1. "without the Wii U from a design perspective there would not be a Switch." is not the opinion I got from reading articles about the Switch design history. Some did specify that the Wii U was an example of what not to do, which is something, but I don't dispute that, and do suggest that the Wii U is like a failed experiment.

2. "I believe Iwata said they wanted to put the hardware directly into the Game Pad" - Like a handheld? That's a different type of console than the Wii U. It also indicates that before they developed the Wii U, they were trying to make something more like the Switch. That also means that the negative example of the Wii U (as indicated in point 1) probably wasn't required, since Nintendo was already aiming for the Switch. That doesn't surprise me too much since the Switch does incorporate elements from the Gameboy all the way to the Wii and DS, but not the Wii U or 3DS.

3. I don't think copying the screen dimensions indicates anything other than that they really really like that screen dimension.

4. The games ported to the Switch from Wii U didn't require the Wii U to be developed. They could have easily debuted on the Switch or a Wii HD.

5. My post is about the marketing success of the Wii U, so calling it bad for its failure on the market is the point.



I describe myself as a little dose of toxic masculinity.

Soundwave said:
Honestly I think the OP is a false premise to begin with. Basically I think there is this (false) belief that somehow by supporting your previous system well it means your next system will do well because of brand loyalty or something.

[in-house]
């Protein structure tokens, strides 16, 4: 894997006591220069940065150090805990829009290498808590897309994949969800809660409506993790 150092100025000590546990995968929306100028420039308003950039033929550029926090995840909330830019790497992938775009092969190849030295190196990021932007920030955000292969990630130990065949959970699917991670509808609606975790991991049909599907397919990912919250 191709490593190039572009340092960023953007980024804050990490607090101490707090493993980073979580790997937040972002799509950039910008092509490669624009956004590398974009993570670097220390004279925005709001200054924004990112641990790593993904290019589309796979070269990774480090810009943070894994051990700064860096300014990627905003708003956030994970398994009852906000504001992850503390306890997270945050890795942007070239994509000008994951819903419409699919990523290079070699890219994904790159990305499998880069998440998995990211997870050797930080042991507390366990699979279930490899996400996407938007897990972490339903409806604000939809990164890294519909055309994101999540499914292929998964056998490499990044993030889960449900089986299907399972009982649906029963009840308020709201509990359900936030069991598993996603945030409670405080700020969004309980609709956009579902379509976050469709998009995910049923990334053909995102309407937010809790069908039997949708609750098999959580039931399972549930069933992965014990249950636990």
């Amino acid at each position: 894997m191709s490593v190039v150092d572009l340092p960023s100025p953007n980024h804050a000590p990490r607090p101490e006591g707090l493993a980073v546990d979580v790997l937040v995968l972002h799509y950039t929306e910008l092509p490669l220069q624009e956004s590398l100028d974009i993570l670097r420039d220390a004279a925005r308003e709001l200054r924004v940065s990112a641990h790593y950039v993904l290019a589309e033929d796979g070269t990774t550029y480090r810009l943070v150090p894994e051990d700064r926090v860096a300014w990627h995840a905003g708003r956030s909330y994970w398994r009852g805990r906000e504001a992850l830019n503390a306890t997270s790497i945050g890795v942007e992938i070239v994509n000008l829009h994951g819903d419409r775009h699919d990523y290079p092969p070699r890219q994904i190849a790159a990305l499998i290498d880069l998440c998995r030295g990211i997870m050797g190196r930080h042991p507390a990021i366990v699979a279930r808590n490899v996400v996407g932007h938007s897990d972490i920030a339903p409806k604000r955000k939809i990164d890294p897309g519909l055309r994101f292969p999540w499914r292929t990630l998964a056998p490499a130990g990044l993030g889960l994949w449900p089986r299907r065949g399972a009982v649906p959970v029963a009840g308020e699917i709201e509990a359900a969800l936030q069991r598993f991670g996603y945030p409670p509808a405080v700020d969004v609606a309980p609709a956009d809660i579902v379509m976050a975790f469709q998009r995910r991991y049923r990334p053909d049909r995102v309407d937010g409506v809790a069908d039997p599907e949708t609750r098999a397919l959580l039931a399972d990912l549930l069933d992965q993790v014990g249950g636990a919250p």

But it's really not true if you actually look at it. In fact, the most successful modern Nintendo systems and the most successful Microsoft console all stem from those companies prematurely killing off the preceding system.

The DS was a massive success after Nintendo prematurely killed off the GBA.

You're strawmanning the original post. He's not saying that supporting it would mean the next console would do well too, so it's pointless to argue against that point and pretend you're defeating his post. He's asking what people think about the suggestion that the Wii might have been a better console to get behind than the Wii U in terms of profitability potential.

Your conclusion doesn't examine the facts correctly, either. The Wii and Switch were NOT popular because of prematurely killing off the Gamecube and Wii U, they were popular because they were compelling hardware with killer apps. It would be more accurate to say Gamecube and Wii U were dead/near dead on arrival, neither console was ever very popular.

And the DS was a massive success quite a while BEFORE Nintendo killed the GBA off - that's not premature. Nintendo heavily supported the GBA for about two years after the DS launch releasing some of its best games in this period. Many major franchises released on the system in holidays 2004 through 2006 including: Mario, Zelda, Pokemon, Donkey Kong, Fire Emblem, Final Fantasy, Harvest Moon, Mega Man, Yoshi, and Wario. Additionally, Nintendo released two new hardware revisions of the GBA (GBA Micro and Backlit GBA SP) after the DS came out.



I describe myself as a little dose of toxic masculinity.